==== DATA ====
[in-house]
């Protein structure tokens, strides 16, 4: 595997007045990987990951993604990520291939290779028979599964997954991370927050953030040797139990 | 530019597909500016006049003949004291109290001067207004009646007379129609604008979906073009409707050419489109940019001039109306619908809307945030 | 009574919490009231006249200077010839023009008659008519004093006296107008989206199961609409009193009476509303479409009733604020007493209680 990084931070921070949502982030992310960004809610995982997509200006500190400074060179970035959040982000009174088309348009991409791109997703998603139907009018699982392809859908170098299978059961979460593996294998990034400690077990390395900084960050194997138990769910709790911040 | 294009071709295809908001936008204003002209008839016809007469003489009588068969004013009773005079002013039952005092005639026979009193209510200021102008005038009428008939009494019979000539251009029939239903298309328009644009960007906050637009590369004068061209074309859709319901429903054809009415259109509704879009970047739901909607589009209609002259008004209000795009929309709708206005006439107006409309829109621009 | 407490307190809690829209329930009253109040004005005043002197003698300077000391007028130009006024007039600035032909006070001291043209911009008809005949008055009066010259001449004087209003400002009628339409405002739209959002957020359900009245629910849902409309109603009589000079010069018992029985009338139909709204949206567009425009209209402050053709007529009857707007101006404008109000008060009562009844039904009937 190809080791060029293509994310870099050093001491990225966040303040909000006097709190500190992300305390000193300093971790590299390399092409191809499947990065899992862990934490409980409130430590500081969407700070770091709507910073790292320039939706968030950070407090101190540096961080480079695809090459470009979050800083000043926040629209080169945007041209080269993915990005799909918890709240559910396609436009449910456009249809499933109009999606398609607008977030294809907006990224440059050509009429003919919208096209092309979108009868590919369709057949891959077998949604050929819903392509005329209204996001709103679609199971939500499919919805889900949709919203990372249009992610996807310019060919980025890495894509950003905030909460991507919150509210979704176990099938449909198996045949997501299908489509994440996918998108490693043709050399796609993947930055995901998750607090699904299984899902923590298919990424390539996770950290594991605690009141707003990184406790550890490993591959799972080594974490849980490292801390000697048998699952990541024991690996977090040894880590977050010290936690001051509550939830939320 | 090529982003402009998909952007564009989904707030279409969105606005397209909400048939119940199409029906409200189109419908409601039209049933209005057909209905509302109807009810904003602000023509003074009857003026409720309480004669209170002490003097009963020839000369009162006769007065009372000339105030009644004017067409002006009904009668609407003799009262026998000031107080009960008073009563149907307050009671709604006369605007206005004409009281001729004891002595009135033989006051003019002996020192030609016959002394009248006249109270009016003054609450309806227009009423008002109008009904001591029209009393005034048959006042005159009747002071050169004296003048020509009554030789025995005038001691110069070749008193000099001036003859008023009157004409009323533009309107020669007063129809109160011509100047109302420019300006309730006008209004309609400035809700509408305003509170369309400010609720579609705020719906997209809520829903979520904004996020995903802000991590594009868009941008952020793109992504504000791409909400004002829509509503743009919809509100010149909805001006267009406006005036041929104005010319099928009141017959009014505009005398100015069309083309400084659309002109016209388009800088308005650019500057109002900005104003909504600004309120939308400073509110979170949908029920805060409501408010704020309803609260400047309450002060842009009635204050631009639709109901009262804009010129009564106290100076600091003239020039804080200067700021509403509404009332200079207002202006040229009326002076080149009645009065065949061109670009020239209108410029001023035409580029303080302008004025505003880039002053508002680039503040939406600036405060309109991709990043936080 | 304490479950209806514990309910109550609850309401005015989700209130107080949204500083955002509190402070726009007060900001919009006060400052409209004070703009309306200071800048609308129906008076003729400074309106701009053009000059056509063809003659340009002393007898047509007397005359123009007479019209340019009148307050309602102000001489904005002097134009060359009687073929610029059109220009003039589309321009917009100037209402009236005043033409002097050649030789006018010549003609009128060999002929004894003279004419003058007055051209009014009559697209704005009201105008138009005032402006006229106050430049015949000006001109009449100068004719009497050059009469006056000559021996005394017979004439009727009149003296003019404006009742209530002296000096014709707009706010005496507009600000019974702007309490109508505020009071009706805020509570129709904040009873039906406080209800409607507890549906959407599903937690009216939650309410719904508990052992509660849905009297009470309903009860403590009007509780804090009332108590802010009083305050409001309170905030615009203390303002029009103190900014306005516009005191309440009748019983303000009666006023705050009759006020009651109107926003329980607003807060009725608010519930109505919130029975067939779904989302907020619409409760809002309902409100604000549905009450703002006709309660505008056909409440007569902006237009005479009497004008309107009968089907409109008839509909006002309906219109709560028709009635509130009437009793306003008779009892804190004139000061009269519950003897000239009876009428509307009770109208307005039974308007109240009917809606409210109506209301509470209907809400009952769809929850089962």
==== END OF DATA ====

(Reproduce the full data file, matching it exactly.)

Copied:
[in-house]
């Protein structure tokens, strides 16, 4: 595997007045990987990951993604990520291939290779028979599964997954991370927050953030040797139990 | 530019597909500016006049003949004291109290001067207004009646007379129609604008979906073009409707050419489109940019001039109306619908809307945030 | 009574919490009231006249200077010839023009008659008519004093006296107008989206199961609409009193009476509303479409009733604020007493209680 990084931070921070949502982030992310960004809610995982997509200006500190400074060179970035959040982000009174088309348009991409791109997703998603139907009018699982392809859908170098299978059961979460593996294998990034400690077990390395900084960050194997138990769910709790911040 | 294009071709295809908001936008204003002209008839016809007469003489009588068969004013009773005079002013039952005092005639026979009193209510200021102008005038009428008939009494019979000539251009029939239903298309328009644009960007906050637009590369004068061209074309859709319901429903054809009415259109509704879009970047739901909607589009209609002259008004209000795009929309709708206005006439107006409309829109621009 | 407490307190809690829209329930009253109040004005005043002197003698300077000391007028130009006024007039600035032909006070001291043209911009008809005949008055009066010259001449004087209003400002009628339409405002739209959002957020359900009245629910849902409309109603009589000079010069018992029985009338139909709204949206567009425009209209402050053709007529009857707007101006404008109000008060009562009844039904009937 190809080791060029293509994310870099050093001491990225966040303040909000006097709190500190992300305390000193300093971790590299390399092409191809499947990065899992862990934490409980409130430590500081969407700070770091709507910073790292320039939706968030950070407090101190540096961080480079695809090459470009979050800083000043926040629209080169945007041209080269993915990005799909918890709240559910396609436009449910456009249809499933109009999606398609607008977030294809907006990224440059050509009429003919919208096209092309979108009868590919369709057949891959077998949604050929819903392509005329209204996001709103679609199971939500499919919805889900949709919203990372249009992610996807310019060919980025890495894509950003905030909460991507919150509210979704176990099938449909198996045949997501299908489509994440996918998108490693043709050399796609993947930055995901998750607090699904299984899902923590298919990424390539996770950290594991605690009141707003990184406790550890490993591959799972080594974490849980490292801390000697048998699952990541024991690996977090040894880590977050010290936690001051509550939830939320 | 090529982003402009998909952007564009989904707030279409969105606005397209909400048939119940199409029906409200189109419908409601039209049933209005057909209905509302109807009810904003602000023509003074009857003026409720309480004669209170002490003097009963020839000369009162006769007065009372000339105030009644004017067409002006009904009668609407003799009262026998000031107080009960008073009563149907307050009671709604006369605007206005004409009281001729004891002595009135033989006051003019002996020192030609016959002394009248006249109270009016003054609450309806227009009423008002109008009904001591029209009393005034048959006042005159009747002071050169004296003048020509009554030789025995005038001691110069070749008193000099001036003859008023009157004409009323533009309107020669007063129809109160011509100047109302420019300006309730006008209004309609400035809700509408305003509170369309400010609720579609705020719906997209809520829903979520904004996020995903802000991590594009868009941008952020793109992504504000791409909400004002829509509503743009919809509100010149909805001006267009406006005036041929104005010319099928009141017959009014505009005398100015069309083309400084659309002109016209388009800088308005650019500057109002900005104003909504600004309120939308400073509110979170949908029920805060409501408010704020309803609260400047309450002060842009009635204050631009639709109901009262804009010129009564106290100076600091003239020039804080200067700021509403509404009332200079207002202006040229009326002076080149009645009065065949061109670009020239209108410029001023035409580029303080302008004025505003880039002053508002680039503040939406600036405060309109991709990043936080 | 304490479950209806514990309910109550609850309401005015989700209130107080949204500083955002509190402070726009007060900001919009006060400052409209004070703009309306200071800048609308129906008076003729400074309106701009053009000059056509063809003659340009002393007898047509007397005359123009007479019209340019009148307050309602102000001489904005002097134009060359009687073929610029059109220009003039589309321009917009100037209402009236005043033409002097050649030789006018010549003609009128060999002929004894003279004419003058007055051209009014009559697209704005009201105008138009005032402006006229106050430049015949000006001109009449100068004719009497050059009469006056000559021996005394017979004439009727009149003296003019404006009742209530002296000096014709707009706010005496507009600000019974702007309490109508505020009071009706805020509570129709904040009873039906406080209800409607507890549906959407599903937690009216939650309410719904508990052992509660849905009297009470309903009860403590009007509780804090009332108590802010009083305050409001309170905030615009203390303002029009103190900014306005516009005191309440009748019983303000009666006023705050009759006020009651109107926003329980607003807060009725608010519930109505919130029975067939779904989302907020619409409760809002309902409100604000549905009450703002006709309660505008056909409440007569902006237009005479009497004008309107009968089907409109008839509909006002309906219109709560028709009635509130009437009793306003008779009892804190004139000061009269519950003897000239009876009428509307009770109208307005039974308007109240009917809606409210109506209301509470209907809400009952769809929850089962």